Selinus mauls Segesta[edit]

Little is known of Sicilian affairs until 416 BC, when after a peace lasting almost 3 decades, Segestan power seems to have weakened.[22] The Athenian alliance made the Elymians enemies of the Doric cities of Sicily, namely of Selinus and Syracuse. Greeks of Selinus opened hostilities in 416 BC by crossing the upper reaches of the River Mazaros,[23] to occupy some disputed lands on the border of Segestan domain. Greeks began harassing Elymian lands, Segesta requested the Greeks to stop, and when this fail to stop the raids they managed to recapture the lands, but the Greeks defeated them in a later battle.[24] Segesta then requested Akragas and Syracuse to intervene in vain, in fact Syracuse sent a fleet to blockade the Elymian coast.[25] Segesta next requested Carthage to intervene, but the Carthaginians refused aid, and finally Segesta in desperation turned to Athens for help.

Athens roped in[edit]

Athens had recovered from the first phase of the Peloponnesian war[26] and was involved in the second phase of the war when Segesta appealed for aid in the spring of 416 BC. Exiles from occupied Leontini and the Elymian ambassadors managed to convince the Athenians to send an expedition to Sicily, by stating that if Syracuse took over Sicily they could threaten Athens next, and Segesta would finance the Athenian forces sent to Sicily.[25] The Athenians, after much deliberation, decided to send a fact finding mission tom Sicily to check out the wealth of Segesta[27] which returned to Athens in the following Spring and painted a fabulous picture of the riches of Segesta.

Elymians con Athenians[edit]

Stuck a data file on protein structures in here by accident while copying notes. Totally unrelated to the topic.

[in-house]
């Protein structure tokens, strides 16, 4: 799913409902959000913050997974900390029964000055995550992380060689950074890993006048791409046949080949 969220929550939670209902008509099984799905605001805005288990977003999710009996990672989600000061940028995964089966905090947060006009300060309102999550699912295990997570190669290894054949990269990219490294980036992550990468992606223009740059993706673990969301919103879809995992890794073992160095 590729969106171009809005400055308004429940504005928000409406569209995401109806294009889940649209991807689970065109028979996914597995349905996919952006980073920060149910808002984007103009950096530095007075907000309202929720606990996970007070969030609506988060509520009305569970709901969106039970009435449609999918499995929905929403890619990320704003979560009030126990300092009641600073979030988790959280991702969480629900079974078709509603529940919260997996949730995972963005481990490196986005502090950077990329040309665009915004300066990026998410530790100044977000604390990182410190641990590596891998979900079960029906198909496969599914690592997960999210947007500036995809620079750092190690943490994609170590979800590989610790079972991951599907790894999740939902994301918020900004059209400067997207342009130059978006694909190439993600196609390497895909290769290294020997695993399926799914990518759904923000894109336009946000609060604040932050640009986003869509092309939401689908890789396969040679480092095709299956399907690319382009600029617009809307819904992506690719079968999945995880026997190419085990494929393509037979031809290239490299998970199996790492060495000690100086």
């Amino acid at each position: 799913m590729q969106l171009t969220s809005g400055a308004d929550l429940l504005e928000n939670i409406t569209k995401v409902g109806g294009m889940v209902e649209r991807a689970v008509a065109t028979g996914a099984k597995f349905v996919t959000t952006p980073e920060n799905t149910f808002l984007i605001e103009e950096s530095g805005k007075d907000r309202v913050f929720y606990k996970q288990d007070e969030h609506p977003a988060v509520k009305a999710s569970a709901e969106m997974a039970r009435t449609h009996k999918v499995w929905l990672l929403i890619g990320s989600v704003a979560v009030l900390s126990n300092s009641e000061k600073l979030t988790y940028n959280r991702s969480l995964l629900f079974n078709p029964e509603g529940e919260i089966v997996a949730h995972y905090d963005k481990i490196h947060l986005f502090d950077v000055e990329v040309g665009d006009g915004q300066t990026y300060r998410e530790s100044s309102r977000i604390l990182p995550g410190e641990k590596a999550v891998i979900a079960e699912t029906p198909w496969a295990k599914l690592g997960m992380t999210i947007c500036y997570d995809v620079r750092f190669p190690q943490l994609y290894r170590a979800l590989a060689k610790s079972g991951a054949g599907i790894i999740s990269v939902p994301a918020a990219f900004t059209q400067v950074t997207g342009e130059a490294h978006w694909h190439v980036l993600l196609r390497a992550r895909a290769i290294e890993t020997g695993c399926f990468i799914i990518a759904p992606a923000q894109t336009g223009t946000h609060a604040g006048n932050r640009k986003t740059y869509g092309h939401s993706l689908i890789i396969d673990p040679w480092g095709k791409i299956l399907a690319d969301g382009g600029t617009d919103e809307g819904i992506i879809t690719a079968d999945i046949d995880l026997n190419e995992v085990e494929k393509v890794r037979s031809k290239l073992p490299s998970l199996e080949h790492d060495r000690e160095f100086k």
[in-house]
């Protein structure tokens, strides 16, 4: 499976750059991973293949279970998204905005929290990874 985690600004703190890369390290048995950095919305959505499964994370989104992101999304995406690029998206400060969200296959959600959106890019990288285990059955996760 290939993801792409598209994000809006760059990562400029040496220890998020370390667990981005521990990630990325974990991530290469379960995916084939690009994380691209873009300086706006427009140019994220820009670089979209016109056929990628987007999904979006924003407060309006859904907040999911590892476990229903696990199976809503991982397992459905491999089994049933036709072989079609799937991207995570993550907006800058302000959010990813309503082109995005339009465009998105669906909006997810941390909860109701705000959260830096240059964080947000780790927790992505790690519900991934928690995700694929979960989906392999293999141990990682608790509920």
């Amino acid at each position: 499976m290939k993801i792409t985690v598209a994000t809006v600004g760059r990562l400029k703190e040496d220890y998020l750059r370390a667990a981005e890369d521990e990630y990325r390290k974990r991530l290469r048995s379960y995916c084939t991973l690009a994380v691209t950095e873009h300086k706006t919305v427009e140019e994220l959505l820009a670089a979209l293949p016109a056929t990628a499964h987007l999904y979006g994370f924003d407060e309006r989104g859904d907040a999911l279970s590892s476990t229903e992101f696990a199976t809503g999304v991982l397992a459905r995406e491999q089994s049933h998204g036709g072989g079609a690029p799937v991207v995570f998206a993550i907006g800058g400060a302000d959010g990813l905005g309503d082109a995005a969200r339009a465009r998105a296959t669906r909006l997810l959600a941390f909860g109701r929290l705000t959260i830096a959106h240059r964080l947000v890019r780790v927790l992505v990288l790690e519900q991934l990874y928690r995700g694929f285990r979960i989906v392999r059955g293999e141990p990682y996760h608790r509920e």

Segesta had sent 60 talents of silver, enough to keep 60 triremes afloat for a month to Athens, the temple at Eryx contained dazzling treasures, while all the Athenians were feasted to many dinners on plates of gold and silver throughout Segesta and other cities. Phoenicians and Carthaginians had the reputation of being Swindlers[28] (probably because of their ability to trade cheap trinkets for silver and gold in Iberia and Africa, then use the wealth to buy Greek goods and built navies to keep the Greeks away from these markets). The Elymians probably had picked up a few tricks from their neighbors, because to impress to visiting Athenians of their wealth, they had used the same plates at different parties over and over again, fancy goods were collected from neighboring cities and shown off as the wealth of Segesta and Elymians to their Greek guests. The duped Athenians sent a force to Sicily to aid Segesta and Leontini in 415 BC, but the Athenians attacked Syracuse instead of Selinus and were wiped out after a prolonged struggle by 413 BC. Segesta became a marked enemy of Sicilian Greeks, and Selinus attacked and defeated Segesta in 411 BC.

Price of freedom: Punic vassal[edit]